Easing the tensions a bit she then takes us into the mountains surrounding Sarajevo. A 20 minute ride has us right next to the bobsleigh track of the 1984 winter Olympics. Strolling down the crumbling track covered in grafitti is an amazing experience that has us soon smiling again. Nonetheless it is another reminder of what this country has been through in its recent history. This particular mountain has been thouroughly cleansed of landmines, thanks in part to efforts by the late Lady Diana, but thousands of those remain buried in the Bosnian woods, making it especially dangerous after heavy rainfalls to just walk cross-country since you never know what a mudslide might have washed downhill

The olympic bobsleight is one of the few places in Sarajevo where you can find some good streetart.

The olympic bobsleight is one of the few places in Sarajevo where you can find some good streetart.

I have talked to quite some expatriate Yugoslavian-German friends back in the day and they didn’t even know they were anything else than Yugoslavian and from one day to the next they had to learn a whole new set of references depicting them as Croat, Serb or Bosniak. I guess it will take a few generations to get over that rift once again even though most younger people we talked to on this trip are just tired and want to make a life for themselves in a safe future.

The sources of the Bosna

After a short walk to site were Gavrilo Princip killed Archduke Franz Ferdinand and set off a series of events that led to World War I, we board the tramline #3. At the end, all the way to the west of city we walk down a beautiful avenue for about 3 km to come upon a park (2 € entrance) where the Bosna springs from the earth, that being the river that gave the whole country its name. Shaded by trees, interspersed with small waterways, the place is a major destination for tourists and local families alike. All over the place cristal clear water bubbles to the surface creating a peaceful atmosphere that is all the more stunning for contrast of yesterday’s tour. One thing that is evident not only here but all over Sarajevo is a huge number of Arabian visitors, identifiable not only by lanugage but more often than not by the garb their women are wearing. While most Bosnian Muslims are rather lax in their observation of religious rules these visitors have a more strict interpretation of their holy book, which always makes me a bit uneasy. This heightened interest in Sarajevo may owed to the fact that even though the area was settled for nearly 4.000 years the city itself was founded by a local Ottoman governor around 1470, when he built a military structure housing officials and guards called a Saraj, hence the name.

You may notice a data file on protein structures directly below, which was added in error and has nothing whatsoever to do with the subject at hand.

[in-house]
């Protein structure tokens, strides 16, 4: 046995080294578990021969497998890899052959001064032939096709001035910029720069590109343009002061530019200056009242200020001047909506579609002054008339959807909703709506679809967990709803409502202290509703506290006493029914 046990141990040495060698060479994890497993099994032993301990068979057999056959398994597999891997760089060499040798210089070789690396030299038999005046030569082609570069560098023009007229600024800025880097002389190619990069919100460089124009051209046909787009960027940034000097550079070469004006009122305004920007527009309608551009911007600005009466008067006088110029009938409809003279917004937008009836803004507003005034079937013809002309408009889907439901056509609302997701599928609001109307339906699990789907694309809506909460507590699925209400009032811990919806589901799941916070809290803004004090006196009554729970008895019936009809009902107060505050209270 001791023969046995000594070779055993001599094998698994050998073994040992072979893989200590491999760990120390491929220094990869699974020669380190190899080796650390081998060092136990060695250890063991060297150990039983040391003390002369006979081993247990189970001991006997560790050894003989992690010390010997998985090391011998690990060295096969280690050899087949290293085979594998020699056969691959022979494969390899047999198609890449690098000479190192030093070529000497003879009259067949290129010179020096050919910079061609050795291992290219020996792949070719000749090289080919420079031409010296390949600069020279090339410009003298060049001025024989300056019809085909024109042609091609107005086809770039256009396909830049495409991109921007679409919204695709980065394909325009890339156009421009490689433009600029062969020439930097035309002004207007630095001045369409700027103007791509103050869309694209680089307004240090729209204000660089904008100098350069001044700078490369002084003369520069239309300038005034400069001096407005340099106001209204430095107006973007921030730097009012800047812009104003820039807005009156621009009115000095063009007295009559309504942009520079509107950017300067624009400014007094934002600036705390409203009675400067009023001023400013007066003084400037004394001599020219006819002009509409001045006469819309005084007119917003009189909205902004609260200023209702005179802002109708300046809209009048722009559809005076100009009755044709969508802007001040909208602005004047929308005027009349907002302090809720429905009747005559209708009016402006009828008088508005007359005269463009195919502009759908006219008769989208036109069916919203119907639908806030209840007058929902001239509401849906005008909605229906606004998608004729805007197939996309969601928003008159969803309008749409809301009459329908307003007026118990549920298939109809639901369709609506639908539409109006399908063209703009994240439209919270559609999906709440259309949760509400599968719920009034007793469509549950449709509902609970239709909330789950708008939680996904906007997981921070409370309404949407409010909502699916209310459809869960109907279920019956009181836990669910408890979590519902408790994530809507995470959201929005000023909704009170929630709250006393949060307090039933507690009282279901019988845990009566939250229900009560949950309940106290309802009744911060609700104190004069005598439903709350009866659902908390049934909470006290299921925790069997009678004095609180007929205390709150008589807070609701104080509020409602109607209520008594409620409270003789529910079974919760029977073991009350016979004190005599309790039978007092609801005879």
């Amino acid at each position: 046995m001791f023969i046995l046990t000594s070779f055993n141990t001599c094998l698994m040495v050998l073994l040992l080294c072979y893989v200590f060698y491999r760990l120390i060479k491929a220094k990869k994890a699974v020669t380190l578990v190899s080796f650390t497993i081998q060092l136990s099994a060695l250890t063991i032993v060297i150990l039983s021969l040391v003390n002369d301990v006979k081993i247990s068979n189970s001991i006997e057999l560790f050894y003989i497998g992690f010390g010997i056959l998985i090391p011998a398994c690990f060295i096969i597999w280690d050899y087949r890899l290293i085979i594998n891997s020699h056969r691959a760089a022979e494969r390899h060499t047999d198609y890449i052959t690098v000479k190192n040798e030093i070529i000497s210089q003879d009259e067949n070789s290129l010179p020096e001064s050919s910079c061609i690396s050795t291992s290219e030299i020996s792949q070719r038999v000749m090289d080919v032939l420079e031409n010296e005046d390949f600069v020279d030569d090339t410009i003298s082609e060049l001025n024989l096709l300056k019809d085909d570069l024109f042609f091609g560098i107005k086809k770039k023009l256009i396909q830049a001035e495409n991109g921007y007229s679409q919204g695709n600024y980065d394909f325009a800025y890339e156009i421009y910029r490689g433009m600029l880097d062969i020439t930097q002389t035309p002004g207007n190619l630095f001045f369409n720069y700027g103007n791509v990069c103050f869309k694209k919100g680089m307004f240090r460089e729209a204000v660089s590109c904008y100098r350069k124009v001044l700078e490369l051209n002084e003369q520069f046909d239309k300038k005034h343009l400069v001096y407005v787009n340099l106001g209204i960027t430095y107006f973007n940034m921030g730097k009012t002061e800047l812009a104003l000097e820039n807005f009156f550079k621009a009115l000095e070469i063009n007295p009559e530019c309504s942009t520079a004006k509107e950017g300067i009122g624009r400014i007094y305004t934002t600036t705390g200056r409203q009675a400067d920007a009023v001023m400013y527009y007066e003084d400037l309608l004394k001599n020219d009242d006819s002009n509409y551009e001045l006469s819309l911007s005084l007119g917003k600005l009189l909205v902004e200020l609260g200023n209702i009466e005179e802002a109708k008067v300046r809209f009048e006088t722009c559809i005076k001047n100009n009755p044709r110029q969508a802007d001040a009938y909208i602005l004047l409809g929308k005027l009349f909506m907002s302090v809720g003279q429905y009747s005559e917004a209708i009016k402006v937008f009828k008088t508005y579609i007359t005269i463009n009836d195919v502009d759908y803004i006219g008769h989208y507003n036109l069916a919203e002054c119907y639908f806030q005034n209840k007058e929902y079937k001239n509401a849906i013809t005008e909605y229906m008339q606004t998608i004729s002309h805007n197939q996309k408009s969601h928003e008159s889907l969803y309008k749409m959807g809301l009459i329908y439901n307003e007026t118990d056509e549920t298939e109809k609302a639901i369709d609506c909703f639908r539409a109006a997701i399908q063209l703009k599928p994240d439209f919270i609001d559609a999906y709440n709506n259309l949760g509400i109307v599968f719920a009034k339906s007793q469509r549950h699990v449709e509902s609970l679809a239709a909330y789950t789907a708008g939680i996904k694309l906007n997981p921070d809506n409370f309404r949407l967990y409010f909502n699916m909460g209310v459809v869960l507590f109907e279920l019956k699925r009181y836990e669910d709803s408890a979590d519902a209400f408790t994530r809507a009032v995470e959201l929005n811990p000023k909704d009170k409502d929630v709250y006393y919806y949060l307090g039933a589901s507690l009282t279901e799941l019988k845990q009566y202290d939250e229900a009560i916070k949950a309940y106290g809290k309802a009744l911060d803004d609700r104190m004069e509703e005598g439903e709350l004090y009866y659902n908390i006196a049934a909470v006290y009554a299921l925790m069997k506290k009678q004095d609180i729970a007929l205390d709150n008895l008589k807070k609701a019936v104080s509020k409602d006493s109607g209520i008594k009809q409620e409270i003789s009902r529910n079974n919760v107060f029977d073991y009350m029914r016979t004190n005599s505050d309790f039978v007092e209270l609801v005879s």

Built as a townhall, by the Austro-Hungarian empire this building was home to the national library until it was destroyed in the war, taking with it some 2 milion books and documents. Repoened after serious reconstruction in 2014

Built as a townhall, by the Austro-Hungarian empire this building was home to the national library until it was destroyed in the war, taking with it some 2 milion books and documents. Repoened after serious reconstruction in 2014

One the biggest obstacles for the development of Bosnia in general and Sarajevo specifically is the ever-present corruption making it nearly impossible for international investors to get anything done. If you just look at the potential as a tourist destination the opportunities seem endless. You got a rich and diverse culture, beautiful mountains just outside the city that can be used for holding, climbing and mountain biking in summer and skiing in winter, but still so many associate Sarajevo with its recent violent history exclusively. A shame. Go there, its a great place. If you still need more reasons, you could check out the Sarajevo Film Festival late in August every year, held for the first time during the siege proving once again that humans need intellectual nourishment just as they need water and food.

Typical residential building from socialist times on major street in Sarajevo

Typical residential building from socialist times on major street in Sarajevo

Tipps & Tricks

Trams are the public transport means of choice, especially the number three goes is interesting for tourists,since it is on a circle line through the whole town. Tickets are 1,80 KM (0,90 €).

Excellent pancakes, Serbian wine and Pasta can be had at Cakum Pakum Make sure to reserve a table, the place is very small.

If you’re interested in the Secession Wars of the 90s you should definetely see the Gallery 11/07/95  about the massacre at Srebenica.

For a nice evening out I would suggest the Club Monument a small basement club with live concerts most every day – and don’t let yourself be discouraged by the Ibiza-style mayhem in street right in front of it – that’s how they pay for the nice place below.

Once again I urge you to book a tour with Armina from Sarajevo Funky Tours – even if the name does not really fit the topic.

This is part of a six-issue series from a roadtrip through Bosnia and Montenegro in August 2016: